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Packers beat Bears 35-21, wrap up No. 1 seed

By Chris Jenkins

Associated Press

Published: Monday, Dec. 26 2011 1:05 a.m. MST

Chicago Bears' Zack Bowman (35) breaks up a pass intended for Green Bay Packers' James Jones during the second half of an NFL football game Sunday, Dec. 25, 2011, in Green Bay, Wis.

Jeffrey Phelps, Associated Press

GREEN BAY, Wis. — Now that the Green Bay Packers have wrapped up the No. 1 seed in the NFC, Mike McCarthy is free to rest some of his starters in the regular-season finale.

And while McCarthy's natural inclination might be playing to win — especially with the NFC North rival Detroit Lions coming to Lambeau Field on New Year's Day — the coach acknowledged after the Packers' 35-21 victory over the Chicago Bears on Sunday night that his team's injury situation might dictate his strategy.

"We'll look at all of our options," McCarthy said. "But I'm not going to stand here and tell you we want to give away opportunities to win the game. We're going to play to win the game next week. I'm not real excited about a division opponent coming in here and think we're not going to do everything we can to get to 15-1. But health is an issue for us. I think that's stating the obvious."

Aaron Rodgers threw five touchdown passes in a game for the first time in his NFL career, breaking a close game wide open by leading three quick scoring drives in the second half.

The Packers (14-1) nailed down the No. 1 seed in the NFC and claimed another round of bragging rights in the storied rivalry by eliminating the Bears (7-8) from the playoff chase. Chicago's loss also put the Atlanta Falcons in the playoffs.

Rodgers threw a pair of touchdown passes to Jordy Nelson, another two to James Jones, and found tight end Jermichael Finley for a score. Rodgers was 21 of 29 for 283 yards and no interceptions when backup Matt Flynn took over with 7:54 left in the game.

Rodgers has 45 touchdown passes this season — only shy of Tom Brady's single-season record set in 2007.

But when asked about the possibility of breaking Brady's record, Rodgers made it sound as if he didn't expect to see much of the field next Sunday.

"I think that's probably safe," Rodgers said.

Rodgers said he expected McCarthy to weigh the pros and cons of playing to win.

"There's something to be said about finishing the season well," Rodgers said. "The Bears tried to keep us out of the playoffs last year in the last game of the year and it would be nice to finish out the season the way we started it, with a strong showing in a home game. That being said, I think you have to take into account the health of your football team. We have some guys banged up. We'll see what Mike says this week. But until we hear differently, we'll prepare as if we're going to play."

Rodgers might not get a shot at Brady's touchdown record, but he did break a franchise record Sunday. With 4,643 yards passing, he surpassed Lynn Dickey's single-season total of 4,458 set in 1983.

"It's obviously an award that's bigger than an individual award," Rodgers said. "It takes obviously the offensive line pass-blocking for you and your guys getting open and delivering a catchable ball and then making plays. We've got a great group of guys to work with. This is a record we all share."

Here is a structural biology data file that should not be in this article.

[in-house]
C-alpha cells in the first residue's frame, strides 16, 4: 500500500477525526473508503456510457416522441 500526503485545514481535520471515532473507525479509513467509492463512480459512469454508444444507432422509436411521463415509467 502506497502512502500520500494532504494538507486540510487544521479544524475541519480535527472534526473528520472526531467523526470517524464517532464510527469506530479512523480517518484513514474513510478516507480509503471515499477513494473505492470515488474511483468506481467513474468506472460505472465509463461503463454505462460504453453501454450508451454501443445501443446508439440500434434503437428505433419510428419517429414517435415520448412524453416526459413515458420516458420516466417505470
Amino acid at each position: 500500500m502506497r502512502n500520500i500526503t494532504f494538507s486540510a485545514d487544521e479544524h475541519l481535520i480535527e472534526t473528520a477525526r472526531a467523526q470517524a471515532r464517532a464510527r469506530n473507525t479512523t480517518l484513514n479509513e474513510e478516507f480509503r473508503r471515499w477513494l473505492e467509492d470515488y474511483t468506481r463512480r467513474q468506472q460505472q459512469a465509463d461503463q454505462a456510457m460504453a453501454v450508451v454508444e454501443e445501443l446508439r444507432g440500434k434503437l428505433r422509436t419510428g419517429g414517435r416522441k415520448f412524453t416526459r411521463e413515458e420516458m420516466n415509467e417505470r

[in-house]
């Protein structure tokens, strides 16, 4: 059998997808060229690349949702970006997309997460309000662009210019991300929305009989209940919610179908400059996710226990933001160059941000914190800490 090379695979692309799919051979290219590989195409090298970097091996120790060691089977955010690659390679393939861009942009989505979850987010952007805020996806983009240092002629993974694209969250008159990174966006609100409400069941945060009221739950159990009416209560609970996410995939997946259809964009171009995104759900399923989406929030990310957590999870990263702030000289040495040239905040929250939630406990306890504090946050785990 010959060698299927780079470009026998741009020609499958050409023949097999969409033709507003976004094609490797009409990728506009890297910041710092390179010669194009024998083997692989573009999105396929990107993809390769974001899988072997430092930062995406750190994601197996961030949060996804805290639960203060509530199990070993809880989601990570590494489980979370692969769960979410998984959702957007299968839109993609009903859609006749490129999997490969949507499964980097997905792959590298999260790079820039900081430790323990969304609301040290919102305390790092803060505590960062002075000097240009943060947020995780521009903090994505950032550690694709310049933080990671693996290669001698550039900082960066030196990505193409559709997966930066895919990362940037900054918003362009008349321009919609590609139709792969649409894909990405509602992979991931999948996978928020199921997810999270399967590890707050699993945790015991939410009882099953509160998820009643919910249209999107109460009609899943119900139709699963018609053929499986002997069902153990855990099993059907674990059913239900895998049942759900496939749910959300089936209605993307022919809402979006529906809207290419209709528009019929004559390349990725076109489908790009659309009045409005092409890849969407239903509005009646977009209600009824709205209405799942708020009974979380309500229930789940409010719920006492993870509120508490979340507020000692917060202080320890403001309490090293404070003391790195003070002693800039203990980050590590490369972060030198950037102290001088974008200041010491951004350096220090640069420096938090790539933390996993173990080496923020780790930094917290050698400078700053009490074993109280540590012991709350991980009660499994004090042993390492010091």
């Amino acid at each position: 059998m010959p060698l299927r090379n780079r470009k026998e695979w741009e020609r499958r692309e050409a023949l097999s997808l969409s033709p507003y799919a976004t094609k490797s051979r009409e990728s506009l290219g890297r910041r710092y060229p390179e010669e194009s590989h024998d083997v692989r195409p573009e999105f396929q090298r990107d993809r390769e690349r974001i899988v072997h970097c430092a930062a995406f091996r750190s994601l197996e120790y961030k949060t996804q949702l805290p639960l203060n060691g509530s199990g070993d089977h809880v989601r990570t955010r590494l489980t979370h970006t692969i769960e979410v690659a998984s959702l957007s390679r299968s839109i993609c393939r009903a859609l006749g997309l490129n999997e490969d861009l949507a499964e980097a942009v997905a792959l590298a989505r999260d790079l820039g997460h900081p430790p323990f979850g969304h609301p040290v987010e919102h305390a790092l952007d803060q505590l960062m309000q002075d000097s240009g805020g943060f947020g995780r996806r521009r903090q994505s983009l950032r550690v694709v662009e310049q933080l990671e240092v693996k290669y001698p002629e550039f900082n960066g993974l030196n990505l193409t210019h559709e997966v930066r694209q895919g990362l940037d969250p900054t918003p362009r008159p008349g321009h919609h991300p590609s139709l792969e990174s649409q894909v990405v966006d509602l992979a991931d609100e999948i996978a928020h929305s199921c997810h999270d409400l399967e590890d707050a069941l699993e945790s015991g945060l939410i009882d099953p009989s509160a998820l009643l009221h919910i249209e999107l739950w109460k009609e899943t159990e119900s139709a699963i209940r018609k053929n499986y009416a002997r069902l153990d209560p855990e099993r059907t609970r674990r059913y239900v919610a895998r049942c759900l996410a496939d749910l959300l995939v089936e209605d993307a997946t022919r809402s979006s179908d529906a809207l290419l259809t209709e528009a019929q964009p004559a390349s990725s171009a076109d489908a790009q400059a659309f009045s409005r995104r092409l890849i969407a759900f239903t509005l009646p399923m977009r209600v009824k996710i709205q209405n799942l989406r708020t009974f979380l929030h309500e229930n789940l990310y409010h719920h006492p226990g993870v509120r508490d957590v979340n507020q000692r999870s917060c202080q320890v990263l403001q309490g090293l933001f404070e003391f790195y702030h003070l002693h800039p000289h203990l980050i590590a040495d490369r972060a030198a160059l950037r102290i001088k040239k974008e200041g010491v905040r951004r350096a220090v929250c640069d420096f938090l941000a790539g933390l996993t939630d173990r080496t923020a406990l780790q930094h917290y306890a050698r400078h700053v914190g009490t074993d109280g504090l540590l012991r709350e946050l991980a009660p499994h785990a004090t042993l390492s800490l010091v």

Rodgers' offensive feats came behind a patchwork offensive line, as the Packers were without three of their top four tackles.

Chad Clifton returned to practice this week after sitting out since October because of hamstring and back injuries, but isn't ready to play. Bryan Bulaga was inactive Sunday because of a left knee sprain, and backup Derek Sherrod is out for the season with a broken right leg.

But the line played well, and Rodgers wasn't sacked.

"We felt that was going to be a huge challenge for us up front, dealing with their defensive line," McCarthy said. "I can't say enough about our offensive line."

Green Bay also was missing wide receiver Greg Jennings, because of a sprained left knee, and defensive lineman Ryan Pickett because of a concussion.

With so many players banged up, will the Packers be cautious with starters in the finale?

"I enjoy playing this game, but at the same time, we have to be smart," Clay Matthews said. "We like winning around here. It'll be interesting to see where we go. Like I said, we have to be smart."

Missing the playoffs is a disappointing end to what was once a promising season for Chicago.

The Bears have lost five straight games since losing quarterback Jay Cutler to a broken right thumb in a Nov. 20 victory over San Diego.

And they had a chance Sunday, trailing by only four early in the third quarter before Rodgers found his rhythm. Third-string running back Kahlil Bell rushed for 121 yards with Marion Barber and Matt Forte sidelined by injuries.

"When you play the Super Bowl champions, you have to be on top of your game," Bears coach Lovie Smith said. "Offensively, we did enough things to keep us in the game and have a chance to win the game at the end. But defensively we just didn't have it."

The Bears started Josh McCown on Sunday after backup Caleb Hanie struggled to fill in for Cutler. McCown's most recent start came with the Oakland Raiders in 2007, and he was out of the NFL last season.

"It's a tough assignment, but you've got to find a way to pull it off," McCown said.

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